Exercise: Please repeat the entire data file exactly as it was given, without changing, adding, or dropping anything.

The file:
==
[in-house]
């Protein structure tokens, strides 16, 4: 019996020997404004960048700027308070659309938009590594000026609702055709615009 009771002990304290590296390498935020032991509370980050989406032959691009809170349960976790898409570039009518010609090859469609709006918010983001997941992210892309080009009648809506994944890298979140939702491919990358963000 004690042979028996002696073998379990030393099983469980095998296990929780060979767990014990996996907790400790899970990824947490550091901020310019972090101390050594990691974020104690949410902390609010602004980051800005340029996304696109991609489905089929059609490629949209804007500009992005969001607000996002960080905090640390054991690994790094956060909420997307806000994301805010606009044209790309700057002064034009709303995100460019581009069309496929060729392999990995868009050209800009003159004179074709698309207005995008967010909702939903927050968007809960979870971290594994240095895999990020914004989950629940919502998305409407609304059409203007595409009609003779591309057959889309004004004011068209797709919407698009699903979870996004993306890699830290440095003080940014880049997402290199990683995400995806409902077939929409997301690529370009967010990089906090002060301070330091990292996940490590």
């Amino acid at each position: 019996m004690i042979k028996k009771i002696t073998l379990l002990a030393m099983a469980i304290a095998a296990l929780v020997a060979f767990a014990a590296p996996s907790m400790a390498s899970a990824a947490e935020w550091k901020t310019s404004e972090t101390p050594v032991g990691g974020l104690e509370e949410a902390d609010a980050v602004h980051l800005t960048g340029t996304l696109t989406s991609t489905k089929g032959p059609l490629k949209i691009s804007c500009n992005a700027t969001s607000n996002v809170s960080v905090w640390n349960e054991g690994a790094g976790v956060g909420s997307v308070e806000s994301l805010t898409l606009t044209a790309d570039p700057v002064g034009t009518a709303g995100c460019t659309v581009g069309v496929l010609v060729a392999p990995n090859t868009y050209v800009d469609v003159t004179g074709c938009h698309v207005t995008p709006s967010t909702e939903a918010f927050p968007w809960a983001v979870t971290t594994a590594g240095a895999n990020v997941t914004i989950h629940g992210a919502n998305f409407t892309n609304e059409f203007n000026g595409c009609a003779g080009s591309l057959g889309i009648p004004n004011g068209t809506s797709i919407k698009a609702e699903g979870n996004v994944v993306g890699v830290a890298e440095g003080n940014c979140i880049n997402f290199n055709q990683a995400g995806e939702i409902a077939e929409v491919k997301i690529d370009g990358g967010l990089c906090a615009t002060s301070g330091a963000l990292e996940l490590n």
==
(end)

[in-house]
């Protein structure tokens, strides 16, 4: 019996020997404004960048700027308070659309938009590594000026609702055709615009 009771002990304290590296390498935020032991509370980050989406032959691009809170349960976790898409570039009518010609090859469609709006918010983001997941992210892309080009009648809506994944890298979140939702491919990358963000 004690042979028996002696073998379990030393099983469980095998296990929780060979767990014990996996907790400790899970990824947490550091901020310019972090101390050594990691974020104690949410902390609010602004980051800005340029996304696109991609489905089929059609490629949209804007500009992005969001607000996002960080905090640390054991690994790094956060909420997307806000994301805010606009044209790309700057002064034009709303995100460019581009069309496929060729392999990995868009050209800009003159004179074709698309207005995008967010909702939903927050968007809960979870971290594994240095895999990020914004989950629940919502998305409407609304059409203007595409009609003779591309057959889309004004004011068209797709919407698009699903979870996004993306890699830290440095003080940014880049997402290199990683995400995806409902077939929409997301690529370009967010990089906090002060301070330091990292996940490590």
């Amino acid at each position: 019996m004690i042979k028996k009771i002696t073998l379990l002990a030393m099983a469980i304290a095998a296990l929780v020997a060979f767990a014990a590296p996996s907790m400790a390498s899970a990824a947490e935020w550091k901020t310019s404004e972090t101390p050594v032991g990691g974020l104690e509370e949410a902390d609010a980050v602004h980051l800005t960048g340029t996304l696109t989406s991609t489905k089929g032959p059609l490629k949209i691009s804007c500009n992005a700027t969001s607000n996002v809170s960080v905090w640390n349960e054991g690994a790094g976790v956060g909420s997307v308070e806000s994301l805010t898409l606009t044209a790309d570039p700057v002064g034009t009518a709303g995100c460019t659309v581009g069309v496929l010609v060729a392999p990995n090859t868009y050209v800009d469609v003159t004179g074709c938009h698309v207005t995008p709006s967010t909702e939903a918010f927050p968007w809960a983001v979870t971290t594994a590594g240095a895999n990020v997941t914004i989950h629940g992210a919502n998305f409407t892309n609304e059409f203007n000026g595409c009609a003779g080009s591309l057959g889309i009648p004004n004011g068209t809506s797709i919407k698009a609702e699903g979870n996004v994944v993306g890699v830290a890298e440095g003080n940014c979140i880049n997402f290199n055709q990683a995400g995806e939702i409902a077939e929409v491919k997301i690529d370009g990358g967010l990089c906090a615009t002060s301070g330091a963000l990292e996940l490590n």